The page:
Documents Regarding Breonna Taylor Case Can't Be Submitted to Metro Council, Louisville Mayor Says
Metro Council recently asked the mayor to turn over all documents regarding the case.
Louisville Mayor Greg Fischer has penned a letter to his city’s Metro Council to inform them he cannot turn over documents involving the Breonna Taylor case.
The Metro Council recently asked the mayor to turn over all documents regarding the case and on Sunday, he declined to do so, citing the ongoing investigation by various law enforcement agencies including the FBI, Department of Justice and attorney general.
"While I take your requests in good faith, I must misunderstand your request for the release of all documents that relate to the Breonna Taylor case, given the fact that your request would include the investigative materials currently being reviewed by the FBI, the Department of Justice and the attorney general for potential criminal prosecution,” he said in a letter.
Last week, lawyers representing Taylor’s family filed an amended lawsuit against the city claiming that Taylor’s death was part of a gentrification plan. Following the accusations, which the city has denied, Metro Council said that if the mayor didn't release all documents from the case, including recent allegations that her death was tied to gentrification, there would be "clear and decisive action by the Metro Council."
In his letter to the Metro Council, Fischer commented on the plans the city has for the neighborhood Taylor lived in.
"Your communication also requests information on the work along Elliott Avenue and the Place Based Investigations ('PBI') unit, which we are happy to provide in great detail. The PBI unit is based on the PIVOT model from Cincinnati, Ohio. The Elliott Avenue work to combat vacant and abandoned properties is one small piece of the larger Russell neighborhood revitalization and stabilization work we’ve been doing for years, including through three (3) HUD Choice Neighborhoods grants and the Vision Russell initiative."
The amended lawsuit, obtained by The New York Times last week, says that the raid was motivated by Louisville Mayor Greg Fischer’s desire to clear a block in one of Louisville’s most troubled areas, on which Taylor and boyfriend Kenneth Walker lived, for redevelopment as part of a gentrification plan.
Fischer has not responded to Inside Edition Digital’s request for comment.
In a statement to The New York Times, Jean Porter, a spokeswoman for Mayor Greg Fischer, called the claims, “outrageous allegations without foundation.”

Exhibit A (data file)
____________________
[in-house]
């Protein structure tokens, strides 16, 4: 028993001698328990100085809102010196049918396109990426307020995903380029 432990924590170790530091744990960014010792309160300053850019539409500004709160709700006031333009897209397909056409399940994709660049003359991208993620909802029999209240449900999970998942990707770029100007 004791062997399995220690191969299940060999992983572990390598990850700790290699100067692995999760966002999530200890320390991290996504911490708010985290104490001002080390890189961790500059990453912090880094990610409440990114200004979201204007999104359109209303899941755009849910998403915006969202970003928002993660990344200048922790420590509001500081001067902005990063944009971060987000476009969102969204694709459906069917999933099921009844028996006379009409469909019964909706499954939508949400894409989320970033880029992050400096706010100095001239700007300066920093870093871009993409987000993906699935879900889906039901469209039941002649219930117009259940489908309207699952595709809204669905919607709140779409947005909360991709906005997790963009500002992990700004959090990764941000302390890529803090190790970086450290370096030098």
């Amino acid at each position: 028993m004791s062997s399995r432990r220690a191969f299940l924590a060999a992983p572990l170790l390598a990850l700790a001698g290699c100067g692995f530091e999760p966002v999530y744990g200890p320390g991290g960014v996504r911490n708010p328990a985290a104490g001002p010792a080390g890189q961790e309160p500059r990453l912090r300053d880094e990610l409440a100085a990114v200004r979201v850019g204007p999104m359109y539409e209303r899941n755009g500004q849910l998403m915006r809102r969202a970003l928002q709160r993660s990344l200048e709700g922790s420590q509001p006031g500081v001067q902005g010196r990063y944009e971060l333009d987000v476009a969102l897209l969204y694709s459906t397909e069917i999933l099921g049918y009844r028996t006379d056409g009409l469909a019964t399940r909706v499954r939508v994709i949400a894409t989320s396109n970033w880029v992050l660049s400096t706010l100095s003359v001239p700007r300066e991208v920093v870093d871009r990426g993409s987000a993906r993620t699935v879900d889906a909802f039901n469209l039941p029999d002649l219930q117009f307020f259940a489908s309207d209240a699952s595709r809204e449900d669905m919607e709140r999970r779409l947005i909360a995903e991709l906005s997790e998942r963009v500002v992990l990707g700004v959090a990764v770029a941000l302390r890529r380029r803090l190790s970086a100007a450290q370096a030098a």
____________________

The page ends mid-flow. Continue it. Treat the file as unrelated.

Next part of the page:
City officials pointed out that the project was no secret and was funded with the help of three federal grants totaling more than $30 million, and began more than six years ago, the Times reported.
In documentation previously obtained by the Louisville Courier-Journal, police were authorized to carry out a “no-knock” warrant on Taylor’s home on March 13 as part of a narcotics investigation on a home ten miles away. Neither Taylor nor Walker were the investigation's target. Police had suspected, though, that their home was used to receive drugs.
Authorities initially said they identified themselves despite the “no-knock” warrant. Police said the officers were “immediately” met by gunfire when they entered Taylor and Walker's home, at which point they returned fire.
But Taylor's family said in their original lawsuit filed against the three officers involved that Taylor and her boyfriend were home in bed and thought they were being burglarized when officers showed up at their home after midnight. Walker allegedly opened fire on cops with his licensed weapon and one officer was shot in the leg, police said. The lawsuit says police then fired more than 20 rounds into the home “blindly.”
Walker called 911 during the ordeal and he was informed him he’d shot an officer. He was initially charged with attempted murder, but his charges were later dropped.
In the wake of Taylor's death, the city has banned "no-knock" warrants.
In June, Officer Brett Hankison was fired from the Louisville Metro Police Department. Officer Myles Cosgrove and John Mattingly have been reassigned. None of the officers have been arrested or charged in Taylor’s death. Each officer has denied all allegations of wrongdoing. Hankison is appealing his termination.
There has so far been no response filed to the wrongful death lawsuit filed by Taylor's family, the Jefferson Circuit Court said. The attorneys representing Hankison, Cosgrove and Mattingly declined to comment to Inside Edition Digital on the amended lawsuit.
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